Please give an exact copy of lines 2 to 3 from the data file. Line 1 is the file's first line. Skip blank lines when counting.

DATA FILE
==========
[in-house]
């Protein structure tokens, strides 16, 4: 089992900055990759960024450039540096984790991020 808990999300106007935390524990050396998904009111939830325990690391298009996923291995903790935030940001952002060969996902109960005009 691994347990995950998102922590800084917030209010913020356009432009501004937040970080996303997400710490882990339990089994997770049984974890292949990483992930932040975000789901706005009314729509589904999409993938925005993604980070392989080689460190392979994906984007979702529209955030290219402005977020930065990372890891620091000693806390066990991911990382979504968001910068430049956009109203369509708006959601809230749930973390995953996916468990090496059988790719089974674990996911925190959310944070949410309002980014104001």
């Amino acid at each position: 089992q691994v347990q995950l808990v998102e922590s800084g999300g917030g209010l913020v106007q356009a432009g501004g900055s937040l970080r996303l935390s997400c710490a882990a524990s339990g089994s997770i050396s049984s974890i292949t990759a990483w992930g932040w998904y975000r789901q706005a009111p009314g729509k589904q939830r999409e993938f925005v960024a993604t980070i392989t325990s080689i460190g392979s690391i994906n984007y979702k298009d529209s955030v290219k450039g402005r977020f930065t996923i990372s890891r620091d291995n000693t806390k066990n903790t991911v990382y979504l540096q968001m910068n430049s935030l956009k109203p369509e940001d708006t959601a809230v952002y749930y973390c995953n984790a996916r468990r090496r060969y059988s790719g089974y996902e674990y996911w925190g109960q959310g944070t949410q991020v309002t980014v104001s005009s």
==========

């Protein structure tokens, strides 16, 4: 089992900055990759960024450039540096984790991020 808990999300106007935390524990050396998904009111939830325990690391298009996923291995903790935030940001952002060969996902109960005009 691994347990995950998102922590800084917030209010913020356009432009501004937040970080996303997400710490882990339990089994997770049984974890292949990483992930932040975000789901706005009314729509589904999409993938925005993604980070392989080689460190392979994906984007979702529209955030290219402005977020930065990372890891620091000693806390066990991911990382979504968001910068430049956009109203369509708006959601809230749930973390995953996916468990090496059988790719089974674990996911925190959310944070949410309002980014104001």
């Amino acid at each position: 089992q691994v347990q995950l808990v998102e922590s800084g999300g917030g209010l913020v106007q356009a432009g501004g900055s937040l970080r996303l935390s997400c710490a882990a524990s339990g089994s997770i050396s049984s974890i292949t990759a990483w992930g932040w998904y975000r789901q706005a009111p009314g729509k589904q939830r999409e993938f925005v960024a993604t980070i392989t325990s080689i460190g392979s690391i994906n984007y979702k298009d529209s955030v290219k450039g402005r977020f930065t996923i990372s890891r620091d291995n000693t806390k066990n903790t991911v990382y979504l540096q968001m910068n430049s935030l956009k109203p369509e940001d708006t959601a809230v952002y749930y973390c995953n984790a996916r468990r090496r060969y059988s790719g089974y996902e674990y996911w925190g109960q959310g944070t949410q991020v309002t980014v104001s005009s």